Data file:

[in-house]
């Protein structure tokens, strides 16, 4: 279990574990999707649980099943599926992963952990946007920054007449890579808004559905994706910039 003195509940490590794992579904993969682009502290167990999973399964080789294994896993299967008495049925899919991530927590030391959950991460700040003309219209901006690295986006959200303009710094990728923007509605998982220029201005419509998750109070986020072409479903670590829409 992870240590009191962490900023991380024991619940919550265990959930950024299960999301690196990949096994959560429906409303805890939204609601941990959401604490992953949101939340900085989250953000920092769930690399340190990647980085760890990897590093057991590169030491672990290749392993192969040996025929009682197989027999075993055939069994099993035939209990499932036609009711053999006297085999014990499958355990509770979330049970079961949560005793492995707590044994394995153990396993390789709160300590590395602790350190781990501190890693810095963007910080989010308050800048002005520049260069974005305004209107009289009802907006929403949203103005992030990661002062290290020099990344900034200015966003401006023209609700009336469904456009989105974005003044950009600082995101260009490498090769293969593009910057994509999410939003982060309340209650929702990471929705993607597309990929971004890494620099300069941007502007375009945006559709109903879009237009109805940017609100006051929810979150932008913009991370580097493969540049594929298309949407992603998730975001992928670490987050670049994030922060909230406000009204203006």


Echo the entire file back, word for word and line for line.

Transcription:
[in-house]
């Protein structure tokens, strides 16, 4: 279990574990999707649980099943599926992963952990946007920054007449890579808004559905994706910039 003195509940490590794992579904993969682009502290167990999973399964080789294994896993299967008495049925899919991530927590030391959950991460700040003309219209901006690295986006959200303009710094990728923007509605998982220029201005419509998750109070986020072409479903670590829409 992870240590009191962490900023991380024991619940919550265990959930950024299960999301690196990949096994959560429906409303805890939204609601941990959401604490992953949101939340900085989250953000920092769930690399340190990647980085760890990897590093057991590169030491672990290749392993192969040996025929009682197989027999075993055939069994099993035939209990499932036609009711053999006297085999014990499958355990509770979330049970079961949560005793492995707590044994394995153990396993390789709160300590590395602790350190781990501190890693810095963007910080989010308050800048002005520049260069974005305004209107009289009802907006929403949203103005992030990661002062290290020099990344900034200015966003401006023209609700009336469904456009989105974005003044950009600082995101260009490498090769293969593009910057994509999410939003982060309340209650929702990471929705993607597309990929971004890494620099300069941007502007375009945006559709109903879009237009109805940017609100006051929810979150932008913009991370580097493969540049594929298309949407992603998730975001992928670490987050670049994030922060909230406000009204203006």